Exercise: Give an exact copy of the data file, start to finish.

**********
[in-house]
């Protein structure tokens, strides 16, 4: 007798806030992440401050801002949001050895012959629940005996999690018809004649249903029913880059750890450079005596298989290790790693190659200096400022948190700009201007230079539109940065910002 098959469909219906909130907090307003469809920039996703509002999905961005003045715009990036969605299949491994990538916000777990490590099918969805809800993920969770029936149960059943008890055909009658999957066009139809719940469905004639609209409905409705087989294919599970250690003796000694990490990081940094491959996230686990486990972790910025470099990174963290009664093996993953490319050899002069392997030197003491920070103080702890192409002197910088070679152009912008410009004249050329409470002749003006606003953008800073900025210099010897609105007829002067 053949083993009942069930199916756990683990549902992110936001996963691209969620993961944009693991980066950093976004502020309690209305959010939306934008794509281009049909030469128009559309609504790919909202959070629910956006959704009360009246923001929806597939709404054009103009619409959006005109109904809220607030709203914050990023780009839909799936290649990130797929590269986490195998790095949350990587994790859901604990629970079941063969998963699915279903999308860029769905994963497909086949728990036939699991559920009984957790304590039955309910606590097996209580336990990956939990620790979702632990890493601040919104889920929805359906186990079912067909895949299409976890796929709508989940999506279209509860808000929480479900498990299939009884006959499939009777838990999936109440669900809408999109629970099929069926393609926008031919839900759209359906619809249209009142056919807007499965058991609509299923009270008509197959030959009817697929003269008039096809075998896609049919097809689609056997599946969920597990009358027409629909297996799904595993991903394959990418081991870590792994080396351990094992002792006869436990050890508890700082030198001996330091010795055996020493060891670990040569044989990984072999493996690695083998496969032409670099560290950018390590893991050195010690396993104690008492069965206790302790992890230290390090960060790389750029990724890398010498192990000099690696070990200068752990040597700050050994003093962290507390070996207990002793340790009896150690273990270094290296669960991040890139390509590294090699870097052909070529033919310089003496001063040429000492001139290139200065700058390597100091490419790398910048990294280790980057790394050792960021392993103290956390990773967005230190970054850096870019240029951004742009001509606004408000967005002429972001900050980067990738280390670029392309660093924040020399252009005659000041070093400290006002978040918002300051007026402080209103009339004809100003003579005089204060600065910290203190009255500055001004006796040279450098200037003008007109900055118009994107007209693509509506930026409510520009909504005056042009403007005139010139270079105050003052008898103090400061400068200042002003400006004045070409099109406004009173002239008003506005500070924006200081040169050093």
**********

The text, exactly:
[in-house]
């Protein structure tokens, strides 16, 4: 007798806030992440401050801002949001050895012959629940005996999690018809004649249903029913880059750890450079005596298989290790790693190659200096400022948190700009201007230079539109940065910002 098959469909219906909130907090307003469809920039996703509002999905961005003045715009990036969605299949491994990538916000777990490590099918969805809800993920969770029936149960059943008890055909009658999957066009139809719940469905004639609209409905409705087989294919599970250690003796000694990490990081940094491959996230686990486990972790910025470099990174963290009664093996993953490319050899002069392997030197003491920070103080702890192409002197910088070679152009912008410009004249050329409470002749003006606003953008800073900025210099010897609105007829002067 053949083993009942069930199916756990683990549902992110936001996963691209969620993961944009693991980066950093976004502020309690209305959010939306934008794509281009049909030469128009559309609504790919909202959070629910956006959704009360009246923001929806597939709404054009103009619409959006005109109904809220607030709203914050990023780009839909799936290649990130797929590269986490195998790095949350990587994790859901604990629970079941063969998963699915279903999308860029769905994963497909086949728990036939699991559920009984957790304590039955309910606590097996209580336990990956939990620790979702632990890493601040919104889920929805359906186990079912067909895949299409976890796929709508989940999506279209509860808000929480479900498990299939009884006959499939009777838990999936109440669900809408999109629970099929069926393609926008031919839900759209359906619809249209009142056919807007499965058991609509299923009270008509197959030959009817697929003269008039096809075998896609049919097809689609056997599946969920597990009358027409629909297996799904595993991903394959990418081991870590792994080396351990094992002792006869436990050890508890700082030198001996330091010795055996020493060891670990040569044989990984072999493996690695083998496969032409670099560290950018390590893991050195010690396993104690008492069965206790302790992890230290390090960060790389750029990724890398010498192990000099690696070990200068752990040597700050050994003093962290507390070996207990002793340790009896150690273990270094290296669960991040890139390509590294090699870097052909070529033919310089003496001063040429000492001139290139200065700058390597100091490419790398910048990294280790980057790394050792960021392993103290956390990773967005230190970054850096870019240029951004742009001509606004408000967005002429972001900050980067990738280390670029392309660093924040020399252009005659000041070093400290006002978040918002300051007026402080209103009339004809100003003579005089204060600065910290203190009255500055001004006796040279450098200037003008007109900055118009994107007209693509509506930026409510520009909504005056042009403007005139010139270079105050003052008898103090400061400068200042002003400006004045070409099109406004009173002239008003506005500070924006200081040169050093």